Posts Tagged - ‘business health insurance’

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Rhode Island Health Insurance Premiums To Increase

Thursday, July 8th, 2010

Image: taberandrew under CC 3.0

Bad news for Rhode Island health insurance consumers: the insurance commissioner just approved several premium increases.

The health insurance rate hikes, which become effective next year, are as follows:

  • Blue Cross Blue Shield of Rhode Island: 9.8% for small and large business health insurance
  • United HealthCare: 12.3% for firms with under 50 employees, and 8.4% for larger companies
  • Tufts: 11% and 10.2%, respectively

On the bright side, these rate hikes are lower than those originally requested.

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Should Hospitals Pay For Small Business Health Insurance Plans?

Monday, May 17th, 2010

For now, this is only happening in Massachusetts, but it could spread nationwide: hospitals are now required to make a one-time contribution to a fund that subsidizes the purchase of health insurance plans by small businesses. They will pay the insurers directly, and the health insurance companies will refund eligible businesses for two years.

After only one major hospital system–Partners HealthCare–agreed to contribute voluntarily, the State Senate President included a provision that forces them to pay $100 million to the fund. The amounts will be split based on the hospitals’ profit margins and the makeup of their patient populations.

According to supporters, small business health insurance premiums will drop by 2.5% as a result of the subsidy–although they acknowledge that it’s only a temporary solution. Detractors, including the Massachusetts Hospital Association, are worried that the mandatory assessments will negatively impact the finances of and quality of care from their facilities.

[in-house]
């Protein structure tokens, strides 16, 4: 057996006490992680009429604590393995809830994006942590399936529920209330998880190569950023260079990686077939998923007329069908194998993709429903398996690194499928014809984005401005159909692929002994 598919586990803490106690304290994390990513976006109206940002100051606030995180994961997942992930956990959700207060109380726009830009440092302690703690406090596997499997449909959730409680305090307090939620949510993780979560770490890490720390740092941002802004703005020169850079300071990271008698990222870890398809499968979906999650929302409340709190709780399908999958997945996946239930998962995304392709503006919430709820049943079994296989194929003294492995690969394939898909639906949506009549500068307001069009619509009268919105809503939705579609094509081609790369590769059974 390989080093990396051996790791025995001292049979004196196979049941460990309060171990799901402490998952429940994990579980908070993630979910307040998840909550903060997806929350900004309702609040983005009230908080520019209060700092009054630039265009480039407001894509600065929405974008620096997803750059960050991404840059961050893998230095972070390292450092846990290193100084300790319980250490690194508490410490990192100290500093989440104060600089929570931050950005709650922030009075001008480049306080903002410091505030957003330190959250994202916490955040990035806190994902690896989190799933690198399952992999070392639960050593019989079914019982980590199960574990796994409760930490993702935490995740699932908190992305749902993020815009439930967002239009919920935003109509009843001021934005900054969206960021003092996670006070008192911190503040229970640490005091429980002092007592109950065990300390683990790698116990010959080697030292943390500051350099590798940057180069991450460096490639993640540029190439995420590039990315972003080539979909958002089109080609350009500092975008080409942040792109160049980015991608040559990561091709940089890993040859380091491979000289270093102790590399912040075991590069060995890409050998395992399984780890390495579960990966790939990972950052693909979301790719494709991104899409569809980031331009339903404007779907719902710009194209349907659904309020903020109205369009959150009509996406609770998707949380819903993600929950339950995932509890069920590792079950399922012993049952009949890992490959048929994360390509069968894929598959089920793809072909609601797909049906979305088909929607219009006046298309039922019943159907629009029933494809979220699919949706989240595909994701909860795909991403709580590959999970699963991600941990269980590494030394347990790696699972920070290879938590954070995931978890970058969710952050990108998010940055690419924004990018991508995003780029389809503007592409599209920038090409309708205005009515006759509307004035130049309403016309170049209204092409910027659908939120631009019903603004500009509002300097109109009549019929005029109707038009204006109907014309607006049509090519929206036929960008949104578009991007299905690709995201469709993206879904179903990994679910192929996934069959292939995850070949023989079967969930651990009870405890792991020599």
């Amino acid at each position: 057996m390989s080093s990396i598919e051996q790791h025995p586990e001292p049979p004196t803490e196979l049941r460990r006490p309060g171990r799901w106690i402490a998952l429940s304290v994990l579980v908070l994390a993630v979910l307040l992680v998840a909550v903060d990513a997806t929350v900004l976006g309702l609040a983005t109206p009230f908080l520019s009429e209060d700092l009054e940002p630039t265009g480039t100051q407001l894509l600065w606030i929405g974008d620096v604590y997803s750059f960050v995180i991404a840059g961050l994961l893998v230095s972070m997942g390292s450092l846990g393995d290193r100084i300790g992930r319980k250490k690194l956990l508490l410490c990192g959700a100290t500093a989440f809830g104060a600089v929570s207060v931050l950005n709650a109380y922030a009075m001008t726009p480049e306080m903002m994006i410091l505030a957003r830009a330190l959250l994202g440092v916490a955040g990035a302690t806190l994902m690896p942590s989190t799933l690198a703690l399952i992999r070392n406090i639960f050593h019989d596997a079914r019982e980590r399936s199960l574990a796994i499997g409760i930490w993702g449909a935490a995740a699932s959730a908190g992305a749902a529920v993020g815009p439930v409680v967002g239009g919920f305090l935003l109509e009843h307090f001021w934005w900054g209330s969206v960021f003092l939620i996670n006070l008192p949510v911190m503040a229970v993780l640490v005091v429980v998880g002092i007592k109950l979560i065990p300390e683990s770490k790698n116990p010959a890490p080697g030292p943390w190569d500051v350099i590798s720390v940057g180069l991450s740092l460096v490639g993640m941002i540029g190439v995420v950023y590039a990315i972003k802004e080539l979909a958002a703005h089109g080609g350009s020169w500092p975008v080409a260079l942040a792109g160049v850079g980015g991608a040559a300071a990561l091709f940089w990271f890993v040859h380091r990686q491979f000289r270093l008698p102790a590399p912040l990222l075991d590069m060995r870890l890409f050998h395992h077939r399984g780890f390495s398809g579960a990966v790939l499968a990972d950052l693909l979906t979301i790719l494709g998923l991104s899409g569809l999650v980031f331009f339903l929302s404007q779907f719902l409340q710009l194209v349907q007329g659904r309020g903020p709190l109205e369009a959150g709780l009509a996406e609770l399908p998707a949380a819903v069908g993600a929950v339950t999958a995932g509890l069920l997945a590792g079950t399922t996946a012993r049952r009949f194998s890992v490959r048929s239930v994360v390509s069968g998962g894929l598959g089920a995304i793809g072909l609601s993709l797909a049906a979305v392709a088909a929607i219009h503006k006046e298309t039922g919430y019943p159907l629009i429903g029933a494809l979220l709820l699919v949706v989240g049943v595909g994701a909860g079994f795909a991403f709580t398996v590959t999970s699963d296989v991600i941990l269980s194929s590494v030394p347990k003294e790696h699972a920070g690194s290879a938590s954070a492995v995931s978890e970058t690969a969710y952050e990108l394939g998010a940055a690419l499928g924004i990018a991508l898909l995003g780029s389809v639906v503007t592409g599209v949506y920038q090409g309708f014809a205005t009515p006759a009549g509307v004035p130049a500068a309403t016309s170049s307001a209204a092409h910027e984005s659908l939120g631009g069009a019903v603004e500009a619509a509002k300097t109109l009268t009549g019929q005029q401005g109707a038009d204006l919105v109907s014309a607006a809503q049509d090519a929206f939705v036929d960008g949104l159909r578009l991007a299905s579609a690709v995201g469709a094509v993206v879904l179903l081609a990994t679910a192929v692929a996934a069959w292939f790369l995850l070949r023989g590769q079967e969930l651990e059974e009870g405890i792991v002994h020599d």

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Do Wellness Incentives Make Health Insurance Cheaper?

Monday, January 25th, 2010

An increasing number of employers have launched company wellness initiatives. These programs are promoted as relatively low-cost ways to promote the good health of employees. They also promise to lower group health insurance costs. The logic is simple: a healthier workforce costs less to insure. Usually, employees can opt in the wellness program: if they do, they are then tested on health-related measures including cholesterol, weight, and high blood pressure. Then, the employee has a certain amount of time (often one year) to improve those health measures if they are currently unacceptable. If he or she lowers their cholesterol level or decreases their weight to a healthy body mass index, his or her health insurance premium goes down. Conversely, if he or she continues to have a high BMI, for example, health insurance rates will increase.

Supporters of wellness incentives claim that it gives employees more reponsibility over their health care and encourages them to engage in preventative care, as opposed to relying on their medical insurance to treat them after the fact. However, such incentives do not appear to have lowered health care costs. Grocery store chain Safeway, whose CEO has heavily promoted such reforms in Congress, did not keep health insurance costs flat after enacting the policy. Rather, the percentage of revenue spent on employee health insurance continued to rise; in 2009, Safeway’s costs actually increased more than the national average!

Republican and Democratic politicians alike have pointed to Safeway as a model for healthcare reform. In fact, the Senate’s legislation would double the penalties and rewards that could be tied to the results of wellness tests (as opposed to the act of simply participating in wellness programs). The wellness test portion of the program was under a year old when its so-called reduction in health care spending was praised. It seems that praise may have been premature.

(Image: Pink Sherbet Photography under CC 2.0)

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